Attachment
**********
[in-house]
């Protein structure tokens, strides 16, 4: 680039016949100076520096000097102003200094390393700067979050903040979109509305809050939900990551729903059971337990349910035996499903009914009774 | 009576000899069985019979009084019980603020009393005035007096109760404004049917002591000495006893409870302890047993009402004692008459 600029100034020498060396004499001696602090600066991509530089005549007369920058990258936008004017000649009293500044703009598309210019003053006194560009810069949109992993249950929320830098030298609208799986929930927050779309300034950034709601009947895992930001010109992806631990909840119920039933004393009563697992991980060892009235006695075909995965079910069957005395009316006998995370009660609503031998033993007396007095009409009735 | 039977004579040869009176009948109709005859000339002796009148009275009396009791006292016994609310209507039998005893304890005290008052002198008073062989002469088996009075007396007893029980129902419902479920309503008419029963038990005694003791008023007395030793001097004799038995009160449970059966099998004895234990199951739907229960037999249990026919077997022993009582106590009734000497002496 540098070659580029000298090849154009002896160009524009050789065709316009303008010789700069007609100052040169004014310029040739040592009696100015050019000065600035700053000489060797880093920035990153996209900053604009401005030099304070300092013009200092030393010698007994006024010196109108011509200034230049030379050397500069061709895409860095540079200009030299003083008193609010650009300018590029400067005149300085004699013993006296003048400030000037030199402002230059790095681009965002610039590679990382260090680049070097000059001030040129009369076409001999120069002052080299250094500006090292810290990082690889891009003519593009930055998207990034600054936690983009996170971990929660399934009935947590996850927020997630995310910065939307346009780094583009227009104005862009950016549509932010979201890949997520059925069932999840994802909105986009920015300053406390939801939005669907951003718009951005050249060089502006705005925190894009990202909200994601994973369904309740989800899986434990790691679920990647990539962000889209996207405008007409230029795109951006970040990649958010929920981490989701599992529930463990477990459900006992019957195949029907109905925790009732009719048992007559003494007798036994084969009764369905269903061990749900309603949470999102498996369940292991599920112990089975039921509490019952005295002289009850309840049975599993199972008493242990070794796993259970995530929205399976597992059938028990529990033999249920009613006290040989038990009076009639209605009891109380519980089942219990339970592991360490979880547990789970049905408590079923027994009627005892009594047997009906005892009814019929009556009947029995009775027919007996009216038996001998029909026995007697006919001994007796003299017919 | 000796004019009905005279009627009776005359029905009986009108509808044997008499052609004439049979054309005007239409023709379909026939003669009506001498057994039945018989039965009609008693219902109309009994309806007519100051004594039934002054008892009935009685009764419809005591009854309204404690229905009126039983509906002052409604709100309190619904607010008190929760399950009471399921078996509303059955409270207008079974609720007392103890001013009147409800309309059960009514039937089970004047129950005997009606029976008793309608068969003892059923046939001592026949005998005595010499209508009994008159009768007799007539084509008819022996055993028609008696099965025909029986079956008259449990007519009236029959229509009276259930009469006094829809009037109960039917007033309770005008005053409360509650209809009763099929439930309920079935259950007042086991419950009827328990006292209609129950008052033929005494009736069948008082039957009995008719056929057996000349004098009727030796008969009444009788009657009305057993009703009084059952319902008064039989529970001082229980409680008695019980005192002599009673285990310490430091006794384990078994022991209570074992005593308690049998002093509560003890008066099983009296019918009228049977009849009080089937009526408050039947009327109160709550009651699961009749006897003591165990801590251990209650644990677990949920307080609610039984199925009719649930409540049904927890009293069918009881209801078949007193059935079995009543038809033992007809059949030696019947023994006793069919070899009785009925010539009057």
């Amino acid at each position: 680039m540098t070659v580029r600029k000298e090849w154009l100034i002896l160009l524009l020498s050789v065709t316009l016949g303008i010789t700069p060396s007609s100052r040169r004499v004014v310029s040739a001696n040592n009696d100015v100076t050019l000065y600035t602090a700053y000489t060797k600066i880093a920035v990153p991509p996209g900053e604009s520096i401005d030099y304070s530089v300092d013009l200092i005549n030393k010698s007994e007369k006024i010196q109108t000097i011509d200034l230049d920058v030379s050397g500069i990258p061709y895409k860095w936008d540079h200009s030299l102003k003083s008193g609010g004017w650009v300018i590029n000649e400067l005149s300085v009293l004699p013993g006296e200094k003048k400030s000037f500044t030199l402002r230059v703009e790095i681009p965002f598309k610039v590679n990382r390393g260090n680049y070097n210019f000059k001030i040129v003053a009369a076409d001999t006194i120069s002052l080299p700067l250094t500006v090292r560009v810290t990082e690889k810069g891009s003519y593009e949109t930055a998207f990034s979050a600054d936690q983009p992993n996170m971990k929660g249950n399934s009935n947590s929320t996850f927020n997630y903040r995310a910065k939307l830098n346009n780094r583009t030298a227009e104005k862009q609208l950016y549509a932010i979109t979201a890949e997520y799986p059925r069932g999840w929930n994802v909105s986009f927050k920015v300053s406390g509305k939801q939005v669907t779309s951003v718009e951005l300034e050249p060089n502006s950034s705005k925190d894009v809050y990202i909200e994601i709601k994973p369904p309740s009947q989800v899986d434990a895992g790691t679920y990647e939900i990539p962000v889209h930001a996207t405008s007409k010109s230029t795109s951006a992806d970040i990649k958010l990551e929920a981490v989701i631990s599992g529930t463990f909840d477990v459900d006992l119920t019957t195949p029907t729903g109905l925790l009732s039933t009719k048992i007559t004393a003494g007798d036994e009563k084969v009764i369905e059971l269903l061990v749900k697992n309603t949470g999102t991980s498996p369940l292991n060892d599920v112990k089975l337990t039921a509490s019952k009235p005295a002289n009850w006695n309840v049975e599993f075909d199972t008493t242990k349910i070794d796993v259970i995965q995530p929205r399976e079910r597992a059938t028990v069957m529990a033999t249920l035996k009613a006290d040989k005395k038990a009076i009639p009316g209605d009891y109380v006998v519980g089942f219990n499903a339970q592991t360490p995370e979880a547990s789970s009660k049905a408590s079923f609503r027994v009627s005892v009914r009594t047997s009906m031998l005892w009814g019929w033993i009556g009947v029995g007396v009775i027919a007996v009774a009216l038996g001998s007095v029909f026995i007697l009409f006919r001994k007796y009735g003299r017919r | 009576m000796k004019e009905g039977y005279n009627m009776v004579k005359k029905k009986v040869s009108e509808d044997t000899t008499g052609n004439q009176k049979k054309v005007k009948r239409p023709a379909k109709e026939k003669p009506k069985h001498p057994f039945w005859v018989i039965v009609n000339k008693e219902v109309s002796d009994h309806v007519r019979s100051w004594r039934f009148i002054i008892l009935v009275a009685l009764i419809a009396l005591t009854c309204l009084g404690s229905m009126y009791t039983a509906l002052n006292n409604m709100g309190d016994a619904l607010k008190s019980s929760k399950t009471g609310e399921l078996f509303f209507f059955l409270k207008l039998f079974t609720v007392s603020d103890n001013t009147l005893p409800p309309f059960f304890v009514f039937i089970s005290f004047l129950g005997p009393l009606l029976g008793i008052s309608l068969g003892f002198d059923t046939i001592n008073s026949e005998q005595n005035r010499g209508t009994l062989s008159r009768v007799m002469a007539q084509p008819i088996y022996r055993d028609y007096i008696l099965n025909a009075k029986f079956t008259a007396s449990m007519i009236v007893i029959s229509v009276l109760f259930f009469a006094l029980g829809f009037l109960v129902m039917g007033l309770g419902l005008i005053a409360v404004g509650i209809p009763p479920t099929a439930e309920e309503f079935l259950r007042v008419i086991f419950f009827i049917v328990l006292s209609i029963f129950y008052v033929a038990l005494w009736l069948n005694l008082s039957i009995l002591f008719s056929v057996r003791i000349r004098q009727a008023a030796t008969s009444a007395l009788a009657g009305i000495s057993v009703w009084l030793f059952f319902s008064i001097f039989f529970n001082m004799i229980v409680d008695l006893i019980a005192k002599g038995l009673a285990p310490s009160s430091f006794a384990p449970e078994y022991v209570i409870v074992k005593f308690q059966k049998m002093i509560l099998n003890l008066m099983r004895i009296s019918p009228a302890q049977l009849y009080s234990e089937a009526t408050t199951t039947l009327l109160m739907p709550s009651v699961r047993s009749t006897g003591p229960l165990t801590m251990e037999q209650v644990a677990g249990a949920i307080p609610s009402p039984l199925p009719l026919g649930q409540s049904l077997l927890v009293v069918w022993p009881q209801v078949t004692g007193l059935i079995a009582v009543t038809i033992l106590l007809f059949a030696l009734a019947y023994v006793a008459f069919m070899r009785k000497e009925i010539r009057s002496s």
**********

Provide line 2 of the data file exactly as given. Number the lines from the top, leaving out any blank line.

């Protein structure tokens, strides 16, 4: 680039016949100076520096000097102003200094390393700067979050903040979109509305809050939900990551729903059971337990349910035996499903009914009774 | 009576000899069985019979009084019980603020009393005035007096109760404004049917002591000495006893409870302890047993009402004692008459 600029100034020498060396004499001696602090600066991509530089005549007369920058990258936008004017000649009293500044703009598309210019003053006194560009810069949109992993249950929320830098030298609208799986929930927050779309300034950034709601009947895992930001010109992806631990909840119920039933004393009563697992991980060892009235006695075909995965079910069957005395009316006998995370009660609503031998033993007396007095009409009735 | 039977004579040869009176009948109709005859000339002796009148009275009396009791006292016994609310209507039998005893304890005290008052002198008073062989002469088996009075007396007893029980129902419902479920309503008419029963038990005694003791008023007395030793001097004799038995009160449970059966099998004895234990199951739907229960037999249990026919077997022993009582106590009734000497002496 540098070659580029000298090849154009002896160009524009050789065709316009303008010789700069007609100052040169004014310029040739040592009696100015050019000065600035700053000489060797880093920035990153996209900053604009401005030099304070300092013009200092030393010698007994006024010196109108011509200034230049030379050397500069061709895409860095540079200009030299003083008193609010650009300018590029400067005149300085004699013993006296003048400030000037030199402002230059790095681009965002610039590679990382260090680049070097000059001030040129009369076409001999120069002052080299250094500006090292810290990082690889891009003519593009930055998207990034600054936690983009996170971990929660399934009935947590996850927020997630995310910065939307346009780094583009227009104005862009950016549509932010979201890949997520059925069932999840994802909105986009920015300053406390939801939005669907951003718009951005050249060089502006705005925190894009990202909200994601994973369904309740989800899986434990790691679920990647990539962000889209996207405008007409230029795109951006970040990649958010929920981490989701599992529930463990477990459900006992019957195949029907109905925790009732009719048992007559003494007798036994084969009764369905269903061990749900309603949470999102498996369940292991599920112990089975039921509490019952005295002289009850309840049975599993199972008493242990070794796993259970995530929205399976597992059938028990529990033999249920009613006290040989038990009076009639209605009891109380519980089942219990339970592991360490979880547990789970049905408590079923027994009627005892009594047997009906005892009814019929009556009947029995009775027919007996009216038996001998029909026995007697006919001994007796003299017919 | 000796004019009905005279009627009776005359029905009986009108509808044997008499052609004439049979054309005007239409023709379909026939003669009506001498057994039945018989039965009609008693219902109309009994309806007519100051004594039934002054008892009935009685009764419809005591009854309204404690229905009126039983509906002052409604709100309190619904607010008190929760399950009471399921078996509303059955409270207008079974609720007392103890001013009147409800309309059960009514039937089970004047129950005997009606029976008793309608068969003892059923046939001592026949005998005595010499209508009994008159009768007799007539084509008819022996055993028609008696099965025909029986079956008259449990007519009236029959229509009276259930009469006094829809009037109960039917007033309770005008005053409360509650209809009763099929439930309920079935259950007042086991419950009827328990006292209609129950008052033929005494009736069948008082039957009995008719056929057996000349004098009727030796008969009444009788009657009305057993009703009084059952319902008064039989529970001082229980409680008695019980005192002599009673285990310490430091006794384990078994022991209570074992005593308690049998002093509560003890008066099983009296019918009228049977009849009080089937009526408050039947009327109160709550009651699961009749006897003591165990801590251990209650644990677990949920307080609610039984199925009719649930409540049904927890009293069918009881209801078949007193059935079995009543038809033992007809059949030696019947023994006793069919070899009785009925010539009057």